The pattern of romance is:

1) These two characters should NEVER get together.

2) But, hypothetically, if they did they’d be perfect for each other.

3) Repeat 1 and 2 to hit wordcount.

4) They get together.

It’s surprisingly difficult to come up with reasons characters shouldn’t be together that aren’t impermeable but are valid. These reasons shouldn’t be possible to overcome with an adult conversation about needs and limits. However some change in circumstances, relatively unforeseen, should remove the reason keeping them apart.

The trick is that the easier it is the remove the reason keeping the characters apart, the lower intensity point 1 will be. That reduces the whole meaning and weight of the plot. But if point 1 really is never-ever-ever, than when the two characters come together, the story may not work outside of niche.

Some of this is set in terms of theme. So any remotely realistic story will have some guide-rails. Alice can’t murder Bob’s wife Charlie, and then have a healthy relationship with Bob. That’s a bridge too far. But a non-realistic story might be able to break that rule. Alice can murder Bob’s wife Charlie if Charlie is a vampire. Now we’re in vampire romance, so eh, murder away.

Also I, the writer, have to be able to think about the characters involved in a meaningful way. I’ve got guiderails and so forth. I also don’t really read vampire romance; my appreciation for vampires is mostly about the mythology and thematic elements. This exposes me to a lot of really, really trashy romance fiction, and I get it, I just don’t appreciate it. Some time ago I read Tanith Lee’s Night’s Master. That also fit into the category of ‘I got it, it just didn’t work for me.’ That’s why I described Night’s Master as better than I liked it.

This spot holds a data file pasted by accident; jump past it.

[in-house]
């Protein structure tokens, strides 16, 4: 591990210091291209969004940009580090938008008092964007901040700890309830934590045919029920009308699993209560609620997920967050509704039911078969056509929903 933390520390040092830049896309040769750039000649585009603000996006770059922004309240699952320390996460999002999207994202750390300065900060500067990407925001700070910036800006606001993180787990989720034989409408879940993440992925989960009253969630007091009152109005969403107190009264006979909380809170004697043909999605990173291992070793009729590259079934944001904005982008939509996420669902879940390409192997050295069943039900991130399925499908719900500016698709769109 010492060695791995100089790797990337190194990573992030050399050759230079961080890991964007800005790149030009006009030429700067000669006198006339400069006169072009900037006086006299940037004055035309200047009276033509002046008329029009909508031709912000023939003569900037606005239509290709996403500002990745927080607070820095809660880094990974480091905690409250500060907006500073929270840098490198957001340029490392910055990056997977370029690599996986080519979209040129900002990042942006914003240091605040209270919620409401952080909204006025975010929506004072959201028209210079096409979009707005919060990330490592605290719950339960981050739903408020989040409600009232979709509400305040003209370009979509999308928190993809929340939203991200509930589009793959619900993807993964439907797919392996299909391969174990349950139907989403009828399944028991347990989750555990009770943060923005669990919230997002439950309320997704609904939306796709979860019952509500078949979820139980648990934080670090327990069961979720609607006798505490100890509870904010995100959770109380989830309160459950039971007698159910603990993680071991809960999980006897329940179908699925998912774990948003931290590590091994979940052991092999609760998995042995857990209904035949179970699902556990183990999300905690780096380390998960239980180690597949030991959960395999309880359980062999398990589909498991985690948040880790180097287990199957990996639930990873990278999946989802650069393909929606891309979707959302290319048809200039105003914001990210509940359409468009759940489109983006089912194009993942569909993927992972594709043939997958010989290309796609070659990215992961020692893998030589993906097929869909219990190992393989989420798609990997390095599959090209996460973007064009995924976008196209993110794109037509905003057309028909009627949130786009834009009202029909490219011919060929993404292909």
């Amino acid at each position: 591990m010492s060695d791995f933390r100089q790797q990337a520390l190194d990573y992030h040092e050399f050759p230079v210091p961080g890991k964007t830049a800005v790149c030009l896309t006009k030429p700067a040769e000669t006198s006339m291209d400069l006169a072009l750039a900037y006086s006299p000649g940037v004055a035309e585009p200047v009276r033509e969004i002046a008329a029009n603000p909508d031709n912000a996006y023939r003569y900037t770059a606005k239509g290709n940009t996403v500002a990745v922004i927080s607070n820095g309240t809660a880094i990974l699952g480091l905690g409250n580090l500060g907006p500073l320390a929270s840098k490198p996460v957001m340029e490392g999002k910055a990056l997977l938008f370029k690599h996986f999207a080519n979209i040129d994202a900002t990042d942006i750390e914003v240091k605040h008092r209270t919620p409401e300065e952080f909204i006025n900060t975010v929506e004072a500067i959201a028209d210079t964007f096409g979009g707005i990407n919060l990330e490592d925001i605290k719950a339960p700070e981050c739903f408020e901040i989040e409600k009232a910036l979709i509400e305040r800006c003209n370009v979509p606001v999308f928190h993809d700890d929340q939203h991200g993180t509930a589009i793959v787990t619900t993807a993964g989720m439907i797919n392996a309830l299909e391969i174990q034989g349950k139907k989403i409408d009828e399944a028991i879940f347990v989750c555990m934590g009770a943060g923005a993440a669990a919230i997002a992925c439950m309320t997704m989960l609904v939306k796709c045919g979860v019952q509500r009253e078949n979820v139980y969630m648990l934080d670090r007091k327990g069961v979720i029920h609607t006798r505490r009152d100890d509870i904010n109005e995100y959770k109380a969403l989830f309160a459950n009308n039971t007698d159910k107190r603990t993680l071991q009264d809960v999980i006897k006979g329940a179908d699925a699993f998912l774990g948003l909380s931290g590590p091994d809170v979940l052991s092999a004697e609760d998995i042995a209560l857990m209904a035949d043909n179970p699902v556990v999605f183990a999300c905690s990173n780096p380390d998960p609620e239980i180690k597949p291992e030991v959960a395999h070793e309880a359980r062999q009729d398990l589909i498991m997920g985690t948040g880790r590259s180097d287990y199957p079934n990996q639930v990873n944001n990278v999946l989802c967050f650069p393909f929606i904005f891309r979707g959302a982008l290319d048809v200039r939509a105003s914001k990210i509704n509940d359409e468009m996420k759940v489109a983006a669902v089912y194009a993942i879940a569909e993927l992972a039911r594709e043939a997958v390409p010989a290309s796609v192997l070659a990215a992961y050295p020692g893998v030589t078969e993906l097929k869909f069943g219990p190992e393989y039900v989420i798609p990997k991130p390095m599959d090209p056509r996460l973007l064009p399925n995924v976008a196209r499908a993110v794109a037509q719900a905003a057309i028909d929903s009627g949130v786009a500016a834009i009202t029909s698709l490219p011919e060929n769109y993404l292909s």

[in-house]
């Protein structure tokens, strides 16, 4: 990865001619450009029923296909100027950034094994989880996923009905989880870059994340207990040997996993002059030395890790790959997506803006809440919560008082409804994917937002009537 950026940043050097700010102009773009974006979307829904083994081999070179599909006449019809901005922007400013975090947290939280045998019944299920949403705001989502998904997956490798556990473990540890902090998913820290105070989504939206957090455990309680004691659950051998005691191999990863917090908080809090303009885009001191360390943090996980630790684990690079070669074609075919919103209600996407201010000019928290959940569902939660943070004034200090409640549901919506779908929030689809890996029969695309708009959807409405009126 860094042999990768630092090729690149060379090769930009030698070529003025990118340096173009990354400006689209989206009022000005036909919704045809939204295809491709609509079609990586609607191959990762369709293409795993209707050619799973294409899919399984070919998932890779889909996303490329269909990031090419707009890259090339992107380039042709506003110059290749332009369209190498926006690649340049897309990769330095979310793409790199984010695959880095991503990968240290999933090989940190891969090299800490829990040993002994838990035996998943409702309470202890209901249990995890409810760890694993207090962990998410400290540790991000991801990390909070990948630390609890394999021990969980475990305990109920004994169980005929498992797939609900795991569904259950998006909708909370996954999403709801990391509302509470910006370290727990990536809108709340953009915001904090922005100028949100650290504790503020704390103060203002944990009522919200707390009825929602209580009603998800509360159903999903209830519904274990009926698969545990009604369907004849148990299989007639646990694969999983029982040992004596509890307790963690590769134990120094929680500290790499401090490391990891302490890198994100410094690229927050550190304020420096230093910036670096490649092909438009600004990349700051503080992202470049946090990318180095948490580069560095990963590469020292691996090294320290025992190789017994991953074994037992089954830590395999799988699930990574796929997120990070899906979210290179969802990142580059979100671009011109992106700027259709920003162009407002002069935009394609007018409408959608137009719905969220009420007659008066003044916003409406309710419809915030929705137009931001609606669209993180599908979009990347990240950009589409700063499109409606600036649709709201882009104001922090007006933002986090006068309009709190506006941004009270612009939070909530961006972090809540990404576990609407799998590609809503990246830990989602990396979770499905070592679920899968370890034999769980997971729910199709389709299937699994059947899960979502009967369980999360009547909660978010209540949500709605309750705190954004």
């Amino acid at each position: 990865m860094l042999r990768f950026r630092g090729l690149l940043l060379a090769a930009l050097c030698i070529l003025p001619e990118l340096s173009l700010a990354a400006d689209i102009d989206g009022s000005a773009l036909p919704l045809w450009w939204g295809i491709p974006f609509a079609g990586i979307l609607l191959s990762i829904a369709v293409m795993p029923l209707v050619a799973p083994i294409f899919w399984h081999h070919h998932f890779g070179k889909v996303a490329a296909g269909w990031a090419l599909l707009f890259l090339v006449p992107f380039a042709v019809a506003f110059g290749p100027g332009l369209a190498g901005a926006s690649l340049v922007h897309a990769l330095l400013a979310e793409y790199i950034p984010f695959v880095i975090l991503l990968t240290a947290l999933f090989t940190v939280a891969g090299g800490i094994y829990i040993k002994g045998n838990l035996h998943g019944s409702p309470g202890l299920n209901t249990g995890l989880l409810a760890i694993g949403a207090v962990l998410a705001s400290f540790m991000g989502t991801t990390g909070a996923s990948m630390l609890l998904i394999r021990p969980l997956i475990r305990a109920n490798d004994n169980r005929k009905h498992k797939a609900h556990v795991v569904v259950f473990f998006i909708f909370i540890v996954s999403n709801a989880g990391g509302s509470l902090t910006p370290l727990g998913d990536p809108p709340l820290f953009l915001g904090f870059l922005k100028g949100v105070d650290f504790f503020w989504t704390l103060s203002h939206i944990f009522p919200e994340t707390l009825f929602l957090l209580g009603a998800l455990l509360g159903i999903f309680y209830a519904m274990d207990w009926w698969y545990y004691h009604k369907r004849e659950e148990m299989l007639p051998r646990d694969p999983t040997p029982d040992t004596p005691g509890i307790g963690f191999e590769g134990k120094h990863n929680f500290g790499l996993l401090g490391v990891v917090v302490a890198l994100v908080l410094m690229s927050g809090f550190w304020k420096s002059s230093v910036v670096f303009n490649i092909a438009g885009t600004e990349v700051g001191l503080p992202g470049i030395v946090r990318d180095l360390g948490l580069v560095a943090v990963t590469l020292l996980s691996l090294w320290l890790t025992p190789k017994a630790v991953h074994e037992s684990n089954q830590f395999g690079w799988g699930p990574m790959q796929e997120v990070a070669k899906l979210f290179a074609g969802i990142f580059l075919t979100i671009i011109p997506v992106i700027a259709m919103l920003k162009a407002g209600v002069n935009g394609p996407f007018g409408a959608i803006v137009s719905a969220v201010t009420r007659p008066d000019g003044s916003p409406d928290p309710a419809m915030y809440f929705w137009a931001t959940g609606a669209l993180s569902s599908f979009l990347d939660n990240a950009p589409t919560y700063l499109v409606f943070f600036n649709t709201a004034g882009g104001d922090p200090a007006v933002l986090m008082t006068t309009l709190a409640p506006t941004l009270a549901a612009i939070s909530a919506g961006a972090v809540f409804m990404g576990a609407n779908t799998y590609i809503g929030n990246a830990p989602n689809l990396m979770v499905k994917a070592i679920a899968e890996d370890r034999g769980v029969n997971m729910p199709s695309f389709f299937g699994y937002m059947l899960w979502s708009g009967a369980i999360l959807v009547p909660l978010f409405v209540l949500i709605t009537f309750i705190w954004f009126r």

If the characters solve ninety percent of their problems with gun-fights, the readers don’t have a moral high ground to argue trashy romance is bad. But there is a ‘this doesn’t work for me’ argument, which is both infuriating from inside looking out and yet valid.

The point is I’m not writing Alice murders Charlie, vampiress, and gets together with Bob unless… actually, I’m not sure how this would ever work. It’s probably possible, but I don’t see it happening.

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